14ymedio, Natalia López Moya, 13 September 2022 — “We spent days eating saltines because there’s no rice or food,” complains an employee of the Ministry of Agriculture. The man is considering leaving his job if “lunch continues being so bad” in the institution that governs state production of the Cuban farms, located in a 17-story building on the corner of Conill and Rancho Boyeros, in Havana.
“People believe that since this is the Ministry of Agriculture we must be swimming in abundance here, but there is none,” advises one of the entity’s workers who prefers to remain anonymous. “The last few months have been very difficult, and the cooks have to be inventive in order to serve something.” The greatest deficit is from the products that arrive from the fields.
Although from 2009, then-president Raúl Castro promoted a process of eliminating lunch in state centers, many of the ministries and institutions of the major hierarchy maintained that practice. At a subsidized price, but with little variety and low quality, the employees of these entities receive a daily portion of food to continue their working day.
Now, the economic crisis, which has deepened in recent months, together with inflation and the low productivity of Cuban farms, have put at risk the lunch of these workers, who, until recently, were privileged within the state sector. Guillermo was a cook for many years in a unit of the Union of Young Communists in Havana, and he confirms it.
“When the shortage was already affecting everyone, in my workplace the UJC cadres were still allowed to have a snack, coffee in the mornings and lunch with a protein every day,” he tells this newspaper. “But since the beginning of this year, everything has gone downhill.”
“Sometimes I thought that they invented meetings, even if they had nothing to say, in order to justify the consumption of rolls, coffee and soft drinks as a snack,” Guillermo explains. “The same day I found out that no more lunch was going to be served, I asked for leave, because what’s the point of being a cook in a place that isn’t cooking.”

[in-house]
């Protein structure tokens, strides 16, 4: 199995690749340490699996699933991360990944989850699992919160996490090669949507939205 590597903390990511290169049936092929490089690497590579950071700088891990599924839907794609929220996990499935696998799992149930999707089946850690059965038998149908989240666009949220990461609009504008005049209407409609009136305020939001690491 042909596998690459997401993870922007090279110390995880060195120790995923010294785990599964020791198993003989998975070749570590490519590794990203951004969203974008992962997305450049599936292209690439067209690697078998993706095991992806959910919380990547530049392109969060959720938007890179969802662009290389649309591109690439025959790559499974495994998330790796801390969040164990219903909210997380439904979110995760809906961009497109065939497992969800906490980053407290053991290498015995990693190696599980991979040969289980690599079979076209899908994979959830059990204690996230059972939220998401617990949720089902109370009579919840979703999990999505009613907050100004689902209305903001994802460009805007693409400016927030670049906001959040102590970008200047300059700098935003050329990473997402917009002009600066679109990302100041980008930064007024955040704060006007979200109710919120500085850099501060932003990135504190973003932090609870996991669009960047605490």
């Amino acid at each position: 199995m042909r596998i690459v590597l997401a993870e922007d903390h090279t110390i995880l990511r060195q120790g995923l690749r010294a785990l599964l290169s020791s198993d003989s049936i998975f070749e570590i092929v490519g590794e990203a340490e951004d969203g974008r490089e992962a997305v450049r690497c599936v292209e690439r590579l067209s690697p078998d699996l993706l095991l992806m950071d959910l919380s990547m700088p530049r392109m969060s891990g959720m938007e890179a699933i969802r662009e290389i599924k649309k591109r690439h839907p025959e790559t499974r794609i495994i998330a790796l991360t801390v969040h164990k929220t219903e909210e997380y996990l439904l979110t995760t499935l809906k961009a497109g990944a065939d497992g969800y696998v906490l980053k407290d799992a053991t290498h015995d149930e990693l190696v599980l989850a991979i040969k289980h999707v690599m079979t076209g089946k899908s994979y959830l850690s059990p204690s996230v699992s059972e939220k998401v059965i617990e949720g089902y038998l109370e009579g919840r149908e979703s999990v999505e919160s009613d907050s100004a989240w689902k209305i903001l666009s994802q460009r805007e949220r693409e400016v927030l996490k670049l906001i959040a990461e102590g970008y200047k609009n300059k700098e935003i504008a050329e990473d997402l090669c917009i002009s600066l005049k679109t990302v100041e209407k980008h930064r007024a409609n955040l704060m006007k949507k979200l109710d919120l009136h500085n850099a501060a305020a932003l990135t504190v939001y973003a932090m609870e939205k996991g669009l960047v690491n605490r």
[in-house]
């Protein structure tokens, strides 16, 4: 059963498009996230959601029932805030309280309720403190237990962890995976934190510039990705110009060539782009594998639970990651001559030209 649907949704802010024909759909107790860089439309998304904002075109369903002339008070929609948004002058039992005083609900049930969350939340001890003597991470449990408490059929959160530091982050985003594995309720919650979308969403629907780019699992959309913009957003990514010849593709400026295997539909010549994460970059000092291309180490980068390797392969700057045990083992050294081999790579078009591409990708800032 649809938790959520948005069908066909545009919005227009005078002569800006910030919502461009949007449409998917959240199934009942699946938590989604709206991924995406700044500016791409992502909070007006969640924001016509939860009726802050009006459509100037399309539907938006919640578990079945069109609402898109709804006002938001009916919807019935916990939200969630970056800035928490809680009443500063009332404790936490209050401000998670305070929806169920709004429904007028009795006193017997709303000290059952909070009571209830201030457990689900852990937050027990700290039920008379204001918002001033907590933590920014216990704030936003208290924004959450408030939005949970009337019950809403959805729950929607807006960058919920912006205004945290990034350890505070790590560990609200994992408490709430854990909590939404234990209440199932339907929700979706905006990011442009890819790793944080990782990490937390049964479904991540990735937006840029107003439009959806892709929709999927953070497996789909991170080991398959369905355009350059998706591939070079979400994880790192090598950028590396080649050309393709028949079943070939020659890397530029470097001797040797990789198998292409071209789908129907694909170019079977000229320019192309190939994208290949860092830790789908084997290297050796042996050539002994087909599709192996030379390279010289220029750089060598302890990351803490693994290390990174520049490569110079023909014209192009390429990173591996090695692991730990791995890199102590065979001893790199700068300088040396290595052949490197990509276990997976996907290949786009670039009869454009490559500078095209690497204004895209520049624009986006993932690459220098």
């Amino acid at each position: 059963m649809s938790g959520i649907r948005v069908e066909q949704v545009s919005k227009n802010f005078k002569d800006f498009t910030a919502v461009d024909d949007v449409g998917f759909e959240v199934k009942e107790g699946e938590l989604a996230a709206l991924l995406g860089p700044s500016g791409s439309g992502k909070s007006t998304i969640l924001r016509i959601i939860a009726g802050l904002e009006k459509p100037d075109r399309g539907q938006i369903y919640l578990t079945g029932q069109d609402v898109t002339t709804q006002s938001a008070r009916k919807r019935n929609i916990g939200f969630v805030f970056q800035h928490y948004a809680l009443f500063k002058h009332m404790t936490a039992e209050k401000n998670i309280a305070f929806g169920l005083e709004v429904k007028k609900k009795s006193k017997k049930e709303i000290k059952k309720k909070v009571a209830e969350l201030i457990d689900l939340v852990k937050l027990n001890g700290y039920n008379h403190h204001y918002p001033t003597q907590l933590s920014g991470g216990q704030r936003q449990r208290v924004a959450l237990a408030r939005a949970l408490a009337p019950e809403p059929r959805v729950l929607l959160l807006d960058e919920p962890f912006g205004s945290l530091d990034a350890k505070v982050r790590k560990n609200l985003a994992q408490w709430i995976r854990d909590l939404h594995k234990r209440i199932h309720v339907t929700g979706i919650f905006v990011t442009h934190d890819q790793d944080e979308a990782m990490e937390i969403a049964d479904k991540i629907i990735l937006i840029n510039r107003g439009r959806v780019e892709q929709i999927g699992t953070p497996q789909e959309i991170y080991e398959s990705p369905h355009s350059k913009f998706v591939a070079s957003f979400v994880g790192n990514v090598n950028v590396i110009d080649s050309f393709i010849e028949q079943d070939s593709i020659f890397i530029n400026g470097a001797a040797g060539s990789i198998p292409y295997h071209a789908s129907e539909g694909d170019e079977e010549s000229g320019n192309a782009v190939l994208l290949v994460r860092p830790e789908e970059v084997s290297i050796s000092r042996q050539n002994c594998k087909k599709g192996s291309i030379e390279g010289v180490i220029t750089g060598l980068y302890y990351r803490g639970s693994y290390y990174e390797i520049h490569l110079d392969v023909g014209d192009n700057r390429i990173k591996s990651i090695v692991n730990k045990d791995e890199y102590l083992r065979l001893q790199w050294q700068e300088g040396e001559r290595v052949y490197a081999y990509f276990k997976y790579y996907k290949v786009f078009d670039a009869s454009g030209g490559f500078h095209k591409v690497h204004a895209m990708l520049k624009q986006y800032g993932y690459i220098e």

In the Ministry of Agriculture, the rigors of the employees’ canteen reached the ears of the head of the branch, Ydael Pérez Brito. “He said that this had to be solved, and how was it possible that there wasn’t any cassava, malanga or sweet potato here to give to people who go to the canteen,” says an employee of the security area of the institution.
The canteen, located on a side wing of the building, which faces Santa Ana Street, is a huge room that for years has been large for a Ministry that has seen its workforce decrease as the state salary is devalued and the prices of basic products rise. “This was built at the time when the Soviet Union sent money, a lot of money,” the source says.
“In this place, food was served that was the envy of any restaurant. The food, vegetables and fruit were plenty, not to mention pork and chicken.” But those trays with varied food options remain only in the memory of the workers who have been in the institution for more than three decades.
“Most people now bring something from home to last all day because many times it’s not worth going down to the canteen,” the worker explains. “But with the bread situation, there’s no guarantee of bringing a snack, so the only choice is to go and see what they serve.”
In recent weeks, the huge room has been emptier of diners and food. “This looks more like a funeral home than a Ministry of Agriculture, because lunch is dead, dead.”
Translated by Regina Anavy
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